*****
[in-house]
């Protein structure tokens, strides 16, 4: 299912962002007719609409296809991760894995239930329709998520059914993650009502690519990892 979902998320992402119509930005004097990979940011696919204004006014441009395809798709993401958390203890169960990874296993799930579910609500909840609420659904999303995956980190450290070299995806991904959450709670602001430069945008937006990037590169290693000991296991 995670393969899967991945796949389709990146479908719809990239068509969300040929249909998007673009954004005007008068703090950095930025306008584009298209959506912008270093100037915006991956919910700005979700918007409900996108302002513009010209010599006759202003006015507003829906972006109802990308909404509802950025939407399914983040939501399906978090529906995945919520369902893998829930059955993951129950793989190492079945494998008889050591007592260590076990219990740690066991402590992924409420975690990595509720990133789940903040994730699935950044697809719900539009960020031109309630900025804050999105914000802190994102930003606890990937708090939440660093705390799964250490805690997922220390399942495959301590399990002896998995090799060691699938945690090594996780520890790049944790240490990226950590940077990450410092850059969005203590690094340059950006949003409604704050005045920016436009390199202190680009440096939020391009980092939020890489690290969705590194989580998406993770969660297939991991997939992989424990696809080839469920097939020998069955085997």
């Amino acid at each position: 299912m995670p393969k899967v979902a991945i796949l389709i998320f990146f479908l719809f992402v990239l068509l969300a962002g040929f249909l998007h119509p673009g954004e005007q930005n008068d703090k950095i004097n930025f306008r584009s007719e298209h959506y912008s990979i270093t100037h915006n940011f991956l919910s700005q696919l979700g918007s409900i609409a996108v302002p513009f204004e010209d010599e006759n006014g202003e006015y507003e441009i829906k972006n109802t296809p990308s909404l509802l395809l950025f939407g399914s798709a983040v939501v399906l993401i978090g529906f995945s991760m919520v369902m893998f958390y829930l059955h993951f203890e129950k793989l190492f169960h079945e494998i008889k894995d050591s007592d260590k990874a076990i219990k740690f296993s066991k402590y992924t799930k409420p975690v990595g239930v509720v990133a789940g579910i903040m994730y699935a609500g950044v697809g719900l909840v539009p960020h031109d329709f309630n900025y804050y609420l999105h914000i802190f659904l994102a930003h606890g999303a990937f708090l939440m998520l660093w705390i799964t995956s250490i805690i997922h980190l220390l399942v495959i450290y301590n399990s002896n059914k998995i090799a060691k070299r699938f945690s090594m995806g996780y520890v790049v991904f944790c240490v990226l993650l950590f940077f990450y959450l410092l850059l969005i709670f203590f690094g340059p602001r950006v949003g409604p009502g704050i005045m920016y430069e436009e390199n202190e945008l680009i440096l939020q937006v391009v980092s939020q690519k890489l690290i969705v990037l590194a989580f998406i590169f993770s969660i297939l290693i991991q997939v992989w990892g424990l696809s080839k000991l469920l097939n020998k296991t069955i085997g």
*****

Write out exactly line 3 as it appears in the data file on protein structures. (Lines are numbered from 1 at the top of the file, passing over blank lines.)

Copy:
């Amino acid at each position: 299912m995670p393969k899967v979902a991945i796949l389709i998320f990146f479908l719809f992402v990239l068509l969300a962002g040929f249909l998007h119509p673009g954004e005007q930005n008068d703090k950095i004097n930025f306008r584009s007719e298209h959506y912008s990979i270093t100037h915006n940011f991956l919910s700005q696919l979700g918007s409900i609409a996108v302002p513009f204004e010209d010599e006759n006014g202003e006015y507003e441009i829906k972006n109802t296809p990308s909404l509802l395809l950025f939407g399914s798709a983040v939501v399906l993401i978090g529906f995945s991760m919520v369902m893998f958390y829930l059955h993951f203890e129950k793989l190492f169960h079945e494998i008889k894995d050591s007592d260590k990874a076990i219990k740690f296993s066991k402590y992924t799930k409420p975690v990595g239930v509720v990133a789940g579910i903040m994730y699935a609500g950044v697809g719900l909840v539009p960020h031109d329709f309630n900025y804050y609420l999105h914000i802190f659904l994102a930003h606890g999303a990937f708090l939440m998520l660093w705390i799964t995956s250490i805690i997922h980190l220390l399942v495959i450290y301590n399990s002896n059914k998995i090799a060691k070299r699938f945690s090594m995806g996780y520890v790049v991904f944790c240490v990226l993650l950590f940077f990450y959450l410092l850059l969005i709670f203590f690094g340059p602001r950006v949003g409604p009502g704050i005045m920016y430069e436009e390199n202190e945008l680009i440096l939020q937006v391009v980092s939020q690519k890489l690290i969705v990037l590194a989580f998406i590169f993770s969660i297939l290693i991991q997939v992989w990892g424990l696809s080839k000991l469920l097939n020998k296991t069955i085997g």